The 2016 Rio Olympics are over and we know who won: NBC’s multi-platform coverage of the games. What lessons can brands, agencies, publishers, and video marketers learn about the type Olympics video content that got the most views?
The 2016 Olympics is a major tent-pole event for video marketers. But even though the Games have started, there are still huge opportunities for engaging with an audience via live-streaming, and breaking news content.
In October 2015, Xbox hosted a six-hour live-streamed event on YouTube which helped Halo 5 break sales records for the brand. Over the course of the event, around 8M viewers tuned in, with a dedicated 700K gamers staying for the full 6 hours.
Late night television stars like Jimmy Fallon, Jimmy Kimmel, and James Corden are not only huge hits on TV, they are also generating massive views and engagement for their online video content. We take a look at late night television's takeover of YouTube.
Video marketers should be taking advantage of all platforms to make their video content stretch as far as possible. If you are using Periscope, it's worth thinking about uploading your best broadcasts to YouTube so you can better engage with your entire audience.
A new hard-hitting industry report argues that marketing agencies, and brands, along with old-school broadcasters and media companies are so out of touch with the new social and digital rules that they risk ending up as outcasts. Marketing is all about the audience - not the marketers.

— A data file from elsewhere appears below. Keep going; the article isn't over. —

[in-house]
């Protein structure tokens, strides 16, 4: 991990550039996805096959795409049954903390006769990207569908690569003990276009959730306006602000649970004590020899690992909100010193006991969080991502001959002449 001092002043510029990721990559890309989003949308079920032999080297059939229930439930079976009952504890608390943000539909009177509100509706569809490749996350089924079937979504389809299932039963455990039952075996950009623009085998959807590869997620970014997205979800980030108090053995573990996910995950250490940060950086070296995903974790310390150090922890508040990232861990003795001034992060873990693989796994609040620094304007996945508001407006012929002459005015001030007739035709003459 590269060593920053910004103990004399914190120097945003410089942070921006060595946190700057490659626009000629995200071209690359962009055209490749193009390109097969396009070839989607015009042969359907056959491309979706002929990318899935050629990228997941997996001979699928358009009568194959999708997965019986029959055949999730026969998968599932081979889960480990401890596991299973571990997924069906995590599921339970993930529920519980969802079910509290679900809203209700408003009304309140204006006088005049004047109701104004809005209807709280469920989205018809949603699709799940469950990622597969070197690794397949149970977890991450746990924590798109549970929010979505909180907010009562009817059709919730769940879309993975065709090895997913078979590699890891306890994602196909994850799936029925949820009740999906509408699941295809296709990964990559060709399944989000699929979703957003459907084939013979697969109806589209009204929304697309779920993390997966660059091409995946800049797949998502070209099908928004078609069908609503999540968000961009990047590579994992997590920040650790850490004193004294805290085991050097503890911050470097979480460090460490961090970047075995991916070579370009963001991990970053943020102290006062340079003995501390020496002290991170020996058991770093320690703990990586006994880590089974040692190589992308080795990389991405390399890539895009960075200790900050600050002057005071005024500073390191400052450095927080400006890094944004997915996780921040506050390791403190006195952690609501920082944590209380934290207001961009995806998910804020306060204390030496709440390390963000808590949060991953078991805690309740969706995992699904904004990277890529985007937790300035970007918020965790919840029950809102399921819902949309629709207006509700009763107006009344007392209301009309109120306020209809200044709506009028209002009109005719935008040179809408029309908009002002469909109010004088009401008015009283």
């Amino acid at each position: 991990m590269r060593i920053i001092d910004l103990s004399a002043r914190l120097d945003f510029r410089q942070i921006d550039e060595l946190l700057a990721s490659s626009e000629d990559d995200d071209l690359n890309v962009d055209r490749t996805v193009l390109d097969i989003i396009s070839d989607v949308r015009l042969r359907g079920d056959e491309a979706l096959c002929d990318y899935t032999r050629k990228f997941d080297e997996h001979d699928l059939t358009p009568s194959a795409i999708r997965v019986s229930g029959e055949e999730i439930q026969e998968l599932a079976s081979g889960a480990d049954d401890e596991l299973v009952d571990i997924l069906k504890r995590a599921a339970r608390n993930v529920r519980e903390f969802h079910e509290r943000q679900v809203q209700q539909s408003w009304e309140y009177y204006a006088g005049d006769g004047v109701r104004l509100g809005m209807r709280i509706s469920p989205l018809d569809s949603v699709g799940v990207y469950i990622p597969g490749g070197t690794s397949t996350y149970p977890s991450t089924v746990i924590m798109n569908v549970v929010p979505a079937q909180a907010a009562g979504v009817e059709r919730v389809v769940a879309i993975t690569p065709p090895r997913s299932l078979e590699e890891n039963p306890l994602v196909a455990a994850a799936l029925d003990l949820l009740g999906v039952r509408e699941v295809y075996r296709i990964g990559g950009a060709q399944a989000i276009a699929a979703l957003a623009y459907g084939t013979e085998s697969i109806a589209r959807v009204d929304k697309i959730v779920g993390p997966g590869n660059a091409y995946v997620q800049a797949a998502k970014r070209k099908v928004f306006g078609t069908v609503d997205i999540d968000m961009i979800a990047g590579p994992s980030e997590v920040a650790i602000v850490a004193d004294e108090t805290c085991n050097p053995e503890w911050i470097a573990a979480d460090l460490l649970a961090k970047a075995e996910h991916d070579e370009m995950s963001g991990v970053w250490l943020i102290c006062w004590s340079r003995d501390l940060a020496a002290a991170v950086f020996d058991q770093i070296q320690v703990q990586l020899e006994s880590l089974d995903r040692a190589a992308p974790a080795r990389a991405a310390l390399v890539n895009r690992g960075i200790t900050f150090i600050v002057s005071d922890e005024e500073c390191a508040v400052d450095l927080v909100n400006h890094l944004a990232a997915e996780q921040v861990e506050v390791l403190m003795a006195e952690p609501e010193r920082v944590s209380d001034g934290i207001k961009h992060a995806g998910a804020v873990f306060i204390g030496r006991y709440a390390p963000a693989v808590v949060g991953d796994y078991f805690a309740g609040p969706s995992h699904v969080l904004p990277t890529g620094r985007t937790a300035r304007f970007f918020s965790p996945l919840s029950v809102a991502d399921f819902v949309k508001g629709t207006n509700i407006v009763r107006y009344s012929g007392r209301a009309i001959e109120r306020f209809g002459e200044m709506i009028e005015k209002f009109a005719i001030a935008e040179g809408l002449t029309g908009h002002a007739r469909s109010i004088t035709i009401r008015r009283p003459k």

The new 2015 Video Industry Report from AOL claims that agencies and brands are spending less and less on TV ads spots, with a sizable portion of those dollars and resources now being reallocated to video advertising. Spending on US digital video ads grew by 42% to $7.46 billion in 2015, but that number is expected reach over $13 Billion by 2019.
For the past 100 years, news corporations and filmmakers have been frantically capturing the most important events of a generation on camera. Now, millions of minutes of that footage is being uploaded to YouTube for today's student, teacher, and history buff to access on demand. As TV and cable networks produce more entertainment-focused content in a bid to attract the viewers (and the ad revenue), is YouTube now becoming the world's most important resource to learn about modern history?
Jimmy Kimmel's heartfelt reaction to the killing of 'Cecil the Lion' not only went viral on Facebook and YouTube, but uploading the broadcast to both platforms created maximum impact for the topic, and helped raise nearly $1M towards lion welfare.
David Letterman's legendary 'Late Show' residency ends tonight, and we take a look at 10 of the most viewed Letterman clips on YouTube. His innovative approach to the genre not only blazed a trail for other 'traditional' broadcasters, but gave the viewing public an appetite for compelling content which millions of online video creators are fulfilling.